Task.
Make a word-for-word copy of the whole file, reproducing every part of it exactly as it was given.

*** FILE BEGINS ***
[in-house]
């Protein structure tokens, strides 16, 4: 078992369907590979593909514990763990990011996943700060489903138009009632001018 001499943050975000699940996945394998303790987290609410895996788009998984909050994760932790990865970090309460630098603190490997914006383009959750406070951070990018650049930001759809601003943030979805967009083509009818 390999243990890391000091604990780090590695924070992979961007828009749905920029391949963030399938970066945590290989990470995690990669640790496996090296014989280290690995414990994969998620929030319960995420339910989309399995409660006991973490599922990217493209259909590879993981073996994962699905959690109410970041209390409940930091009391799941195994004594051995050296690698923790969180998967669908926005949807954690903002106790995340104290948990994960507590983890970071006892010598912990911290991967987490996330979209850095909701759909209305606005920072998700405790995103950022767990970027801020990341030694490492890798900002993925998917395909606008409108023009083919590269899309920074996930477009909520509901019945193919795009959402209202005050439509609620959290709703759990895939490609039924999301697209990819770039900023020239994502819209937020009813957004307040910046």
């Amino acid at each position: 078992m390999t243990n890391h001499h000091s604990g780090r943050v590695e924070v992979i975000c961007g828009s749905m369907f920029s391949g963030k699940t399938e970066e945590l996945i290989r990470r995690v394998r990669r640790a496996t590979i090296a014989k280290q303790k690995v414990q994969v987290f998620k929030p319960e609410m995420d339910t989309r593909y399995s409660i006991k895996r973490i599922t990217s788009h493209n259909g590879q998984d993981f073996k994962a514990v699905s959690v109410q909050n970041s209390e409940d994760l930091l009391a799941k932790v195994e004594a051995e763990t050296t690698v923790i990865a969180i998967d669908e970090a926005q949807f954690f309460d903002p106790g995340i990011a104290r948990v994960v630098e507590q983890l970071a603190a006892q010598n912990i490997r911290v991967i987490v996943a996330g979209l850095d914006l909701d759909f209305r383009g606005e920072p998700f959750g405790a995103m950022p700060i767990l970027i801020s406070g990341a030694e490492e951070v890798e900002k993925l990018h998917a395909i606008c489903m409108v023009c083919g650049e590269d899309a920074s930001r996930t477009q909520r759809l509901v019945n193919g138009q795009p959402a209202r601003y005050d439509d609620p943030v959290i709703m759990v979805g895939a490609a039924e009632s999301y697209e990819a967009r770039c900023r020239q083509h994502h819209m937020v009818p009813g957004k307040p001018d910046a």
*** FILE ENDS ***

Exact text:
[in-house]
């Protein structure tokens, strides 16, 4: 078992369907590979593909514990763990990011996943700060489903138009009632001018 001499943050975000699940996945394998303790987290609410895996788009998984909050994760932790990865970090309460630098603190490997914006383009959750406070951070990018650049930001759809601003943030979805967009083509009818 390999243990890391000091604990780090590695924070992979961007828009749905920029391949963030399938970066945590290989990470995690990669640790496996090296014989280290690995414990994969998620929030319960995420339910989309399995409660006991973490599922990217493209259909590879993981073996994962699905959690109410970041209390409940930091009391799941195994004594051995050296690698923790969180998967669908926005949807954690903002106790995340104290948990994960507590983890970071006892010598912990911290991967987490996330979209850095909701759909209305606005920072998700405790995103950022767990970027801020990341030694490492890798900002993925998917395909606008409108023009083919590269899309920074996930477009909520509901019945193919795009959402209202005050439509609620959290709703759990895939490609039924999301697209990819770039900023020239994502819209937020009813957004307040910046």
């Amino acid at each position: 078992m390999t243990n890391h001499h000091s604990g780090r943050v590695e924070v992979i975000c961007g828009s749905m369907f920029s391949g963030k699940t399938e970066e945590l996945i290989r990470r995690v394998r990669r640790a496996t590979i090296a014989k280290q303790k690995v414990q994969v987290f998620k929030p319960e609410m995420d339910t989309r593909y399995s409660i006991k895996r973490i599922t990217s788009h493209n259909g590879q998984d993981f073996k994962a514990v699905s959690v109410q909050n970041s209390e409940d994760l930091l009391a799941k932790v195994e004594a051995e763990t050296t690698v923790i990865a969180i998967d669908e970090a926005q949807f954690f309460d903002p106790g995340i990011a104290r948990v994960v630098e507590q983890l970071a603190a006892q010598n912990i490997r911290v991967i987490v996943a996330g979209l850095d914006l909701d759909f209305r383009g606005e920072p998700f959750g405790a995103m950022p700060i767990l970027i801020s406070g990341a030694e490492e951070v890798e900002k993925l990018h998917a395909i606008c489903m409108v023009c083919g650049e590269d899309a920074s930001r996930t477009q909520r759809l509901v019945n193919g138009q795009p959402a209202r601003y005050d439509d609620p943030v959290i709703m759990v979805g895939a490609a039924e009632s999301y697209e990819a967009r770039c900023r020239q083509h994502h819209m937020v009818p009813g957004k307040p001018d910046a």